It depends. I've used to watch around 10 movies per year earlier but It's just that I rarely find something that interests me nowadays. Last year was a bit better than 2018 I think. I watched:
- John Wick 3
- Once Upon a Time In Hollywood
- Promare

- Joker
- Star Wars 9 (kinda regret it, but considering that I watched all the previous films, I've decided to watch this one as well)

I also watched some 2019 films during the long flight I had for my business trip:

- Avengers: Endgame

- Spiderman: Far From Home

- Alita: Battle Angel

Only liked the last one out of these three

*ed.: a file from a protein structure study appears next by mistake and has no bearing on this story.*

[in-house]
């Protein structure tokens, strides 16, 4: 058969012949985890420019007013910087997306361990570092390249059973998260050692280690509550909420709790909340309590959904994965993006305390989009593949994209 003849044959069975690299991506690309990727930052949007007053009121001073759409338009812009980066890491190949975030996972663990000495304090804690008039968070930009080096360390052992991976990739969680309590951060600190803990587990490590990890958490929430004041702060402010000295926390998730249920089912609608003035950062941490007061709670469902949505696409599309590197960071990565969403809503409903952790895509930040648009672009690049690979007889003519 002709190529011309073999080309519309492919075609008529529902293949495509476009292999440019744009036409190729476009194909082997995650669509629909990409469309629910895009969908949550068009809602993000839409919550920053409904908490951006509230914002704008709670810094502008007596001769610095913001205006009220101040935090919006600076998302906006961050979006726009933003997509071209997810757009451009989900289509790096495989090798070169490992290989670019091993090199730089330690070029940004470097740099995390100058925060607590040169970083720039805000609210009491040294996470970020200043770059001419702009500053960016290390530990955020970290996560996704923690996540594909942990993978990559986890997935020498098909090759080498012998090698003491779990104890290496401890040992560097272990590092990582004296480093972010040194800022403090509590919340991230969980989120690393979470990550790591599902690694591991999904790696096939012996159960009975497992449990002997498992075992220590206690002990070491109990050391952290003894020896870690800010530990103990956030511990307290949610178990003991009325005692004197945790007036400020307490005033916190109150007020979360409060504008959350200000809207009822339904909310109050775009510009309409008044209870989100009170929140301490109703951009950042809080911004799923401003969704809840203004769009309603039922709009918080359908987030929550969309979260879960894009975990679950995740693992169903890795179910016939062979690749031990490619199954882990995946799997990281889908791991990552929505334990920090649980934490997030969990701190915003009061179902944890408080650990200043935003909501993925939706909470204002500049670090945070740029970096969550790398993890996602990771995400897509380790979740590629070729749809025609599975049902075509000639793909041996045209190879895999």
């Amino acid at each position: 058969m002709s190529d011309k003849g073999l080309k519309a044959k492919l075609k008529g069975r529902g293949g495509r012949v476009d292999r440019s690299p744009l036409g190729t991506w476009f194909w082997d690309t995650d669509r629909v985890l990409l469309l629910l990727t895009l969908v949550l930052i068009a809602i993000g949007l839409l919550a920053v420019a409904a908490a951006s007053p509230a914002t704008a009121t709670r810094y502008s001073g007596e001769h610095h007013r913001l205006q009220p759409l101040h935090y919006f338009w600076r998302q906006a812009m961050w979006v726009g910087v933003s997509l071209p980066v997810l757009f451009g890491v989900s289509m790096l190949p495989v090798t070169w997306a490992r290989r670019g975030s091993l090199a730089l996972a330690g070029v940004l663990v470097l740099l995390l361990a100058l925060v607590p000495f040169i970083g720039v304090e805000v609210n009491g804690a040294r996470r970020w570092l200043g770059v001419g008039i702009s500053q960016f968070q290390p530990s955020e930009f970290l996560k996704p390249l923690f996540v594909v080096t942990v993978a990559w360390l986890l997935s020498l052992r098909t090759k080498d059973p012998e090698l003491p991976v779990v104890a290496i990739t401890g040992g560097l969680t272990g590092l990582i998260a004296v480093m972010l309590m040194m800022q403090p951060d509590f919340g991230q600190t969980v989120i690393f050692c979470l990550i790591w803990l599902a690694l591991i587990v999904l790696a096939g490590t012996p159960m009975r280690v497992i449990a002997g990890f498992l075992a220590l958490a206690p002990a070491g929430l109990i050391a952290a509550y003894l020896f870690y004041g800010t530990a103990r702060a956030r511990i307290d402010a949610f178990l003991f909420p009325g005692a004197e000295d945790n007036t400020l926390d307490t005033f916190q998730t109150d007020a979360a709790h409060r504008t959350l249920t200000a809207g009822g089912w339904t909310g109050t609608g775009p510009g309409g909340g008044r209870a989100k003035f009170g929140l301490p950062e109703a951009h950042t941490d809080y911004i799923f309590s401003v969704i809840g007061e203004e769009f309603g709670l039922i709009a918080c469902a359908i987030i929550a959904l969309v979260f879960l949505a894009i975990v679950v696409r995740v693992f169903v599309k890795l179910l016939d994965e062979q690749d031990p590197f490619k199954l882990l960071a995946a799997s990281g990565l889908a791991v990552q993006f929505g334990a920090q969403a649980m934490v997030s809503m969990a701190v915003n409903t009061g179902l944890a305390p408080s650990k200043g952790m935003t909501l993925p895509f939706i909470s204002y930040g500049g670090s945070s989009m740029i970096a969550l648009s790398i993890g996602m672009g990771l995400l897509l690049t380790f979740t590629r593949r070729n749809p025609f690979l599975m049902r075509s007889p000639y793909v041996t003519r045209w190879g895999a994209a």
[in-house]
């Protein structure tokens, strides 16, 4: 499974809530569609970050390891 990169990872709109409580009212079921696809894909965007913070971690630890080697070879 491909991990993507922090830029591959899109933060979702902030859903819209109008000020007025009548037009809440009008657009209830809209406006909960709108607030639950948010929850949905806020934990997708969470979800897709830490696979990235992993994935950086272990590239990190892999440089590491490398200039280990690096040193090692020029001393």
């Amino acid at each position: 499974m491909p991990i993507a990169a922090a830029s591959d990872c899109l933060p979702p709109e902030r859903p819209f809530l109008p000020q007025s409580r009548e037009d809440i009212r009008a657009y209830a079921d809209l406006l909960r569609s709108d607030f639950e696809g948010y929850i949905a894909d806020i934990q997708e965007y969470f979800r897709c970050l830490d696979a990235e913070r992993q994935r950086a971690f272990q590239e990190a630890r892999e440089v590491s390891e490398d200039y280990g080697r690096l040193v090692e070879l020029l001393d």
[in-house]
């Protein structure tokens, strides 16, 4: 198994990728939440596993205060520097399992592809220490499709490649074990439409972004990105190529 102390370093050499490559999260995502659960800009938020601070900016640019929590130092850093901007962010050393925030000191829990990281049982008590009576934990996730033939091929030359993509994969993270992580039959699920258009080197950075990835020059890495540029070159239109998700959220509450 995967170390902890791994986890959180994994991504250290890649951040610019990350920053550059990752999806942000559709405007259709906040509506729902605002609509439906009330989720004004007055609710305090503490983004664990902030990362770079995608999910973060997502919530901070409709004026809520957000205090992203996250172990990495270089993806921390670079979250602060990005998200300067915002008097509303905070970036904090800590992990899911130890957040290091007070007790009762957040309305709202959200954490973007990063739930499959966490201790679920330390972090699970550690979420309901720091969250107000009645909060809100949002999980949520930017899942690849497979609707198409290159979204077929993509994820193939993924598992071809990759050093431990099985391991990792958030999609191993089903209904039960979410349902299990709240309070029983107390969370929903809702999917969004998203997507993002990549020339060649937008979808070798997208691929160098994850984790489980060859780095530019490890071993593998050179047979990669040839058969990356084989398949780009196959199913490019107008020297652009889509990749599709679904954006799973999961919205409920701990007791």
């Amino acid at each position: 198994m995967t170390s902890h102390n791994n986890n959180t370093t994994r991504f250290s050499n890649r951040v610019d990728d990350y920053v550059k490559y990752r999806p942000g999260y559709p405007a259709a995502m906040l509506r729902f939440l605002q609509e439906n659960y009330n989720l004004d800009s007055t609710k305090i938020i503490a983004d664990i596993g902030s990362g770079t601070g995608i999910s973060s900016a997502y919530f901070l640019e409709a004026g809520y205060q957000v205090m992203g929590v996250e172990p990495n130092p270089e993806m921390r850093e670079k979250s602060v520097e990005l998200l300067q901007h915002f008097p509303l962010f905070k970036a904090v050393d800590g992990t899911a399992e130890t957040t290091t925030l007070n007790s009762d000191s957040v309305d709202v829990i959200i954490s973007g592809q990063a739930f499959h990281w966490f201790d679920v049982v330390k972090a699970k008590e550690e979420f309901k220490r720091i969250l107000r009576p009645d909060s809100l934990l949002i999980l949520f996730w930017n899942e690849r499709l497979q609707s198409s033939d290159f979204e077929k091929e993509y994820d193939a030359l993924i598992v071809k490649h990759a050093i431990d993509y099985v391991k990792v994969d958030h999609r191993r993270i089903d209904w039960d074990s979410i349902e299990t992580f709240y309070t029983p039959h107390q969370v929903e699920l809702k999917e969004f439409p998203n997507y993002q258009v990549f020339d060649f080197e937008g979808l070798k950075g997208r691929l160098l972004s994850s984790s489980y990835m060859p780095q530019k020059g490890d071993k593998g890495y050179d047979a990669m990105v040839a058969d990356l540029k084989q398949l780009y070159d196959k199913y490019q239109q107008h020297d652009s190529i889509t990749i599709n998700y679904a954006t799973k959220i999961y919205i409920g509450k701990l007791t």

Depends on the year...used to be close to one a week. These days one every other month. Just too busy and oftentimes I can't make it to the theater before the movie leaves. I also dig throwback cinema, so if they've got a great calendar of those I go a ton.



Used to be 3-5 times a year. Since the my twins were born in late 2018, I have not been to the theatre. No idea when I'll get the chance to go again. Maybe when they're old enough.



Once or a twice every month, so I guess somewhere between 16-20 times a year would be accurate.



If you had asked me this in the late 90s, in my teens, I would have said that I averaged probably 30+ movies watched a year. I believe in 1998 I actually saw around 40. Not ALL of them were gems, but the fact of the matter is, movies legitimately WERE a lot better back then. Yes, the CGI has gotten better, and certain filming tech has improved. But the creativity and inspiration certainly hasn't.